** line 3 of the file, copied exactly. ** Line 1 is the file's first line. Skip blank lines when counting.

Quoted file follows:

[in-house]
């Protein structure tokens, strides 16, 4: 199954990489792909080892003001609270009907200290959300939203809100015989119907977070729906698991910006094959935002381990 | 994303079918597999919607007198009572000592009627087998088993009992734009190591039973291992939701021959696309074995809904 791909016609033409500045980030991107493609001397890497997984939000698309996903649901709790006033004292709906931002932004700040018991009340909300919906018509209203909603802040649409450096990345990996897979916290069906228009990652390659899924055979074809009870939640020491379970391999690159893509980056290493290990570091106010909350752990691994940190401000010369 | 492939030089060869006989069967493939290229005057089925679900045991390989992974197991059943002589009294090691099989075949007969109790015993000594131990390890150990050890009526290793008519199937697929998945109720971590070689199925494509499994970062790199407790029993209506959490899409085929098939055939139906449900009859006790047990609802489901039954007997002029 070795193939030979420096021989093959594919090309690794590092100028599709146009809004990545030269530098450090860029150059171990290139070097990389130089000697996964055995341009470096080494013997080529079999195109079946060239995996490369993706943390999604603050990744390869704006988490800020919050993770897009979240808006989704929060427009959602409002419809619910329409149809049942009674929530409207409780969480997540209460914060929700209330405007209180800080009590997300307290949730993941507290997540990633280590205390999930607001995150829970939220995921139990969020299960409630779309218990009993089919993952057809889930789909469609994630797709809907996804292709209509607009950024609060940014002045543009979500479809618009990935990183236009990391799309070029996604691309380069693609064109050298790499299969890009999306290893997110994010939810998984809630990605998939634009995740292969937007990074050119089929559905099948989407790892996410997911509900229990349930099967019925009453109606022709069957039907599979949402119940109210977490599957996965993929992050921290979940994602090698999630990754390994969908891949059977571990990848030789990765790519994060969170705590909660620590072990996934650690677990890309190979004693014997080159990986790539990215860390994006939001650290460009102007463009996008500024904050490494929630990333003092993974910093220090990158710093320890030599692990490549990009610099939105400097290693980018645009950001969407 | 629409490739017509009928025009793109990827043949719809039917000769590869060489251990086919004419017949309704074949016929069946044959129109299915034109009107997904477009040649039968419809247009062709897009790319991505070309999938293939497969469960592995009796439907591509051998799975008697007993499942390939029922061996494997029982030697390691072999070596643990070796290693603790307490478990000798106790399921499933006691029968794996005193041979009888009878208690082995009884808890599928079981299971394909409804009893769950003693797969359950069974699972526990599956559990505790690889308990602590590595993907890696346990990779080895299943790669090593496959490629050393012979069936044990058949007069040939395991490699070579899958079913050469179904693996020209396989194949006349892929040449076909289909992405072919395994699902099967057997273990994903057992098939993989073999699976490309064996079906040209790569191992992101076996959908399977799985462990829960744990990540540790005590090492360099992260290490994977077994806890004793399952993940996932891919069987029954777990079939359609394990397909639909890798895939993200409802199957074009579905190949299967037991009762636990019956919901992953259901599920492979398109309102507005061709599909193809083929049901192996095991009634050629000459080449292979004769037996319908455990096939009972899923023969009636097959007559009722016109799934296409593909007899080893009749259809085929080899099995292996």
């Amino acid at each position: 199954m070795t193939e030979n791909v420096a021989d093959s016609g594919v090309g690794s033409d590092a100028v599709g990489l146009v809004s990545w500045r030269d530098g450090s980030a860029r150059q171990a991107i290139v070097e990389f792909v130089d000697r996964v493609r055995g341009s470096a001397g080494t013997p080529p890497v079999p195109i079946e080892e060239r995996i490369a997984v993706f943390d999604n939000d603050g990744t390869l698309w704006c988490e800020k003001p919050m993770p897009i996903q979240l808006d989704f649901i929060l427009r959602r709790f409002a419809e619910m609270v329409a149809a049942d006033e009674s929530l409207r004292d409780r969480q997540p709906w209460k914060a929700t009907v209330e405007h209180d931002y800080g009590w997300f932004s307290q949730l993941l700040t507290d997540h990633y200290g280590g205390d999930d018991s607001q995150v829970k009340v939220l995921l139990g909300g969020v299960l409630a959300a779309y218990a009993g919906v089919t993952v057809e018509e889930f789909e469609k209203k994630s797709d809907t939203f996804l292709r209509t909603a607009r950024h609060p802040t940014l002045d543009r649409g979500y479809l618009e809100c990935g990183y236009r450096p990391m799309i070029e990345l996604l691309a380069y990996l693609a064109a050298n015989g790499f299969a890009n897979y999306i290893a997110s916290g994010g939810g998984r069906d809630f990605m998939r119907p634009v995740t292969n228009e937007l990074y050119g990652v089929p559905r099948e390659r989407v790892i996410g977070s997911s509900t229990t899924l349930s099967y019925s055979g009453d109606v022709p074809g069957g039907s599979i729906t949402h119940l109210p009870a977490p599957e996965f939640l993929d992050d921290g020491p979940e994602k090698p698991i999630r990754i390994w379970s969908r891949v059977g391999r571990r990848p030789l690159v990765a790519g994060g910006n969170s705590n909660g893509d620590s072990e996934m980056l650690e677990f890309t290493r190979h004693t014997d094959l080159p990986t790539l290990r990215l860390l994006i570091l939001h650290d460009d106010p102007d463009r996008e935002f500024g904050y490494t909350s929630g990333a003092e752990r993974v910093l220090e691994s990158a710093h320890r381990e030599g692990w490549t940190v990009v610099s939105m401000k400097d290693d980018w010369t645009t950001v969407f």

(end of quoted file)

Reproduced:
């Amino acid at each position: 199954m070795t193939e030979n791909v420096a021989d093959s016609g594919v090309g690794s033409d590092a100028v599709g990489l146009v809004s990545w500045r030269d530098g450090s980030a860029r150059q171990a991107i290139v070097e990389f792909v130089d000697r996964v493609r055995g341009s470096a001397g080494t013997p080529p890497v079999p195109i079946e080892e060239r995996i490369a997984v993706f943390d999604n939000d603050g990744t390869l698309w704006c988490e800020k003001p919050m993770p897009i996903q979240l808006d989704f649901i929060l427009r959602r709790f409002a419809e619910m609270v329409a149809a049942d006033e009674s929530l409207r004292d409780r969480q997540p709906w209460k914060a929700t009907v209330e405007h209180d931002y800080g009590w997300f932004s307290q949730l993941l700040t507290d997540h990633y200290g280590g205390d999930d018991s607001q995150v829970k009340v939220l995921l139990g909300g969020v299960l409630a959300a779309y218990a009993g919906v089919t993952v057809e018509e889930f789909e469609k209203k994630s797709d809907t939203f996804l292709r209509t909603a607009r950024h609060p802040t940014l002045d543009r649409g979500y479809l618009e809100c990935g990183y236009r450096p990391m799309i070029e990345l996604l691309a380069y990996l693609a064109a050298n015989g790499f299969a890009n897979y999306i290893a997110s916290g994010g939810g998984r069906d809630f990605m998939r119907p634009v995740t292969n228009e937007l990074y050119g990652v089929p559905r099948e390659r989407v790892i996410g977070s997911s509900t229990t899924l349930s099967y019925s055979g009453d109606v022709p074809g069957g039907s599979i729906t949402h119940l109210p009870a977490p599957e996965f939640l993929d992050d921290g020491p979940e994602k090698p698991i999630r990754i390994w379970s969908r891949v059977g391999r571990r990848p030789l690159v990765a790519g994060g910006n969170s705590n909660g893509d620590s072990e996934m980056l650690e677990f890309t290493r190979h004693t014997d094959l080159p990986t790539l290990r990215l860390l994006i570091l939001h650290d460009d106010p102007d463009r996008e935002f500024g904050y490494t909350s929630g990333a003092e752990r993974v910093l220090e691994s990158a710093h320890r381990e030599g692990w490549t940190v990009v610099s939105m401000k400097d290693d980018w010369t645009t950001v969407f």